Time to stitch?

I designed a new needlepoint a week or so ago, but I think progress is going to be rather slow with this chap. One reason is because it’s quite large, about 65cm square, and another reason is because I haven’t yet finished the one below. That’s no problem as I like to work on two at the same time, as I find it more fun to alternate work with different colour ways.


The main reason I think it’s going to take ages to finish is that I have started to write a book for Search Press. This will be part of their Stitched Textiles Series, and will be about how I make my work and its close relationship to the natural world. So I will be making new pieces of work for it too; not needlepoint in this case.

The planning meeting was last week in their headquarters in Kent, and it was 4.5 hours of excellent enjoyment. So now it’s a lot of steady hard work for the next 9 months or so. Yes, there’s a timescale loaded with meaning…

So this blog may be slightly weird for a while, as I can’t post what I am making for the book, obviously. But there will be other things to talk about, undoubtedly.

So, back to the needlepoint- in- waiting, which is about winter and summer, and has a haiku.

A walk in winter

the dream mountains of summer

future memories.



It’s based in part on this image of Welsh mountains, which I have gazed at on many occasions.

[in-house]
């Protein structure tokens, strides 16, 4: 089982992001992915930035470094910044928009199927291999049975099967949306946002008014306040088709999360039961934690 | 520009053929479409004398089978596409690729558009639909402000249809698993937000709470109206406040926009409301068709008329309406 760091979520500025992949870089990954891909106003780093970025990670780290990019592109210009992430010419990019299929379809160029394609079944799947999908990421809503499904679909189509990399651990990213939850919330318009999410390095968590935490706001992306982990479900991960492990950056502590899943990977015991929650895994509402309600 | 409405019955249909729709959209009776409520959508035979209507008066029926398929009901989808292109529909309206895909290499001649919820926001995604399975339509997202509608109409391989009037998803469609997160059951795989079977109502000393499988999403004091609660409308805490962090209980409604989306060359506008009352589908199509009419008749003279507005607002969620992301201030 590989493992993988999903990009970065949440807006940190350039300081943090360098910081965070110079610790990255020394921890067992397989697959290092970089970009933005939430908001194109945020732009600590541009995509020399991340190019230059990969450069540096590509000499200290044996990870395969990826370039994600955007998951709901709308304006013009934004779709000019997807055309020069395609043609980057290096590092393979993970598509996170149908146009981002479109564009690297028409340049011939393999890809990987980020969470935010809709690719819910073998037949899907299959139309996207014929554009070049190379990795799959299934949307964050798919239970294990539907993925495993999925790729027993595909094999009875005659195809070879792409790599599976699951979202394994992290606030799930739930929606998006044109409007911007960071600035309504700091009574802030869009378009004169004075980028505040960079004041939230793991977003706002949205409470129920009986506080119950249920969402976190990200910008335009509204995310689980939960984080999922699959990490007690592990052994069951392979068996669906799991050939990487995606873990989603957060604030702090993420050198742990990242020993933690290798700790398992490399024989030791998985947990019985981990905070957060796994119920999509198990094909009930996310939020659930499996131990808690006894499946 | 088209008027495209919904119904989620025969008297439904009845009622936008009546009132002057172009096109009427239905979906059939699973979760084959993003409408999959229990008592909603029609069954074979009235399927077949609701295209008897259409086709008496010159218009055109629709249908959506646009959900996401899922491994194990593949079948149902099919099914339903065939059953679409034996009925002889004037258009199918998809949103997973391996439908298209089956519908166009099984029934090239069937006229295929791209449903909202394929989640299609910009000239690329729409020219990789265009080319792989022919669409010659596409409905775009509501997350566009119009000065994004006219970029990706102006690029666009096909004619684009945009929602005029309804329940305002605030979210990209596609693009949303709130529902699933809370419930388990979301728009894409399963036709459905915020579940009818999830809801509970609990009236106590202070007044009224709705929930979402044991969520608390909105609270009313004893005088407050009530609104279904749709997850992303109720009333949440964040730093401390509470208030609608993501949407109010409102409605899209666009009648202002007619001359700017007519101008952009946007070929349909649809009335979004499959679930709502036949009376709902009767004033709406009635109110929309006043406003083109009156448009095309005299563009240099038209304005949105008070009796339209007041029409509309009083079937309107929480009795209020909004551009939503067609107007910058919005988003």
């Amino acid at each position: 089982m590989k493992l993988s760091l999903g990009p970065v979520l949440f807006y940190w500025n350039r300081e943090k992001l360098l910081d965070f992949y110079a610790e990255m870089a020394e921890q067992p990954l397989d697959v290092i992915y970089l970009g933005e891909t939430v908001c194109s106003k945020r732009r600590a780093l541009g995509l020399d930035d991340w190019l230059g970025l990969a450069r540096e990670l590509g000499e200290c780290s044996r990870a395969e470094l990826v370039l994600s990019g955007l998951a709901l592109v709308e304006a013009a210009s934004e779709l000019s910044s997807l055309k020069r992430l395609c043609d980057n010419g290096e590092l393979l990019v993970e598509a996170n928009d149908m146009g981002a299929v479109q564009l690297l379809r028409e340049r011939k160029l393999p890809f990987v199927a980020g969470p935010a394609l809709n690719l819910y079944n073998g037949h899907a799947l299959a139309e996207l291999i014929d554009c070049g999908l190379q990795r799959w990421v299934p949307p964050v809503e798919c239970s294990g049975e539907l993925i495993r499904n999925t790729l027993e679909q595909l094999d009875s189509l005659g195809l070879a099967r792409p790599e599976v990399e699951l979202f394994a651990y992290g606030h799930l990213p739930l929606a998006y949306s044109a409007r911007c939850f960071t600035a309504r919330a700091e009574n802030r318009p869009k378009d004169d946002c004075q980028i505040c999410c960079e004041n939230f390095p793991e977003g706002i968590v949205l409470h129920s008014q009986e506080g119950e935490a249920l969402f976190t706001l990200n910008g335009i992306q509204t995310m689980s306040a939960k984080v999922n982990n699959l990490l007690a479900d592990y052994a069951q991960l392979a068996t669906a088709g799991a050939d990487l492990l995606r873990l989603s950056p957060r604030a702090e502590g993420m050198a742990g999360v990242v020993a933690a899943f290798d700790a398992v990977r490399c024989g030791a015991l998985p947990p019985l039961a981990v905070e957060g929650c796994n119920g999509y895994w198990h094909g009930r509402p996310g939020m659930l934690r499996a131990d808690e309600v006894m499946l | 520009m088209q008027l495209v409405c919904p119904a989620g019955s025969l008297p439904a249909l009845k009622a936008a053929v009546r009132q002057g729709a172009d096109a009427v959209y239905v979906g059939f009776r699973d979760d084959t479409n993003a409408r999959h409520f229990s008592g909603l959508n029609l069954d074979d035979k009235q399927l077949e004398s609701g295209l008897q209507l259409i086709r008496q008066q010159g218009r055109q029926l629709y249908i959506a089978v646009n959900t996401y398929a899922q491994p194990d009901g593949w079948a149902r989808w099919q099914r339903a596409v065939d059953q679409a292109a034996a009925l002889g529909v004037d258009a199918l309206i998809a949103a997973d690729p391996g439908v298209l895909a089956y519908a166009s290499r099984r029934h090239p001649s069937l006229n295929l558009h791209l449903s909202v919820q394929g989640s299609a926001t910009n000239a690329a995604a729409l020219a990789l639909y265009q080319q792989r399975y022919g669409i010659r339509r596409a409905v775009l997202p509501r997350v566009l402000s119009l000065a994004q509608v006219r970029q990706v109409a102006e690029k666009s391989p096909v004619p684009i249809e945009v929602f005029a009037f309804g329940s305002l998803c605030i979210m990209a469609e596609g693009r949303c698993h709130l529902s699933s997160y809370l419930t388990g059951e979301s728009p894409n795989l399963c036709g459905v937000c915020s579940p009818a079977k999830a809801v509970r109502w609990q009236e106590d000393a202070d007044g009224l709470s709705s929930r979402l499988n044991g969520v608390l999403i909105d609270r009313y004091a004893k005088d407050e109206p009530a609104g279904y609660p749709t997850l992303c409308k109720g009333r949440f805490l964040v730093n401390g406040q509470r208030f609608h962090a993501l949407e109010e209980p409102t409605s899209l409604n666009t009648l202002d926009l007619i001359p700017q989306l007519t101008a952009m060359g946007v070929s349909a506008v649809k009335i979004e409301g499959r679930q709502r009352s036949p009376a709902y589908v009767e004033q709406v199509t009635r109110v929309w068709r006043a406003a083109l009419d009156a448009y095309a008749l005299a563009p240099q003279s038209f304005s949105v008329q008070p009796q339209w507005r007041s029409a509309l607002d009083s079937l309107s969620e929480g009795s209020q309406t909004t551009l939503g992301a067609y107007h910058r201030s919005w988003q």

It’s from one of my photographs, which I then altered in Photoshop using the cutout filter in the filter gallery. There are quite a few options with this filter; I like the way it simplifies colour into blocks, giving the image the look of one of those wonderful London Transport posters.

I will probably simplify it more when stitching. The other image I wanted to use in the piece is the one below, which I converted to monochrome, as these are the tones I want to use for this area of the needlepoint. It’s a piece of work I made a few years ago,¬†called Snow. It’s about 60 x 20 cm .



Shown below, the images laid down on the canvas.


Below, I cut the mountain image into sections to draw the shapes onto the canvas, as this canvas isn’t particularly see-through.


Below, all drawn out on the canvas, ready to go.


And a lovely selection of yarns to work with.




Little room.

There’s a White Stripes song, 50 seconds of genius, called Little Room; it’s on their album White Blood Cells, released in 2001. I’ve always liked this song, it resonated, and it’s been jumping in and out of my head for years. It seems to have totally influenced me at last. It’s about having great ideas in your little room and thinking you need a bigger room; it’s on YouTube.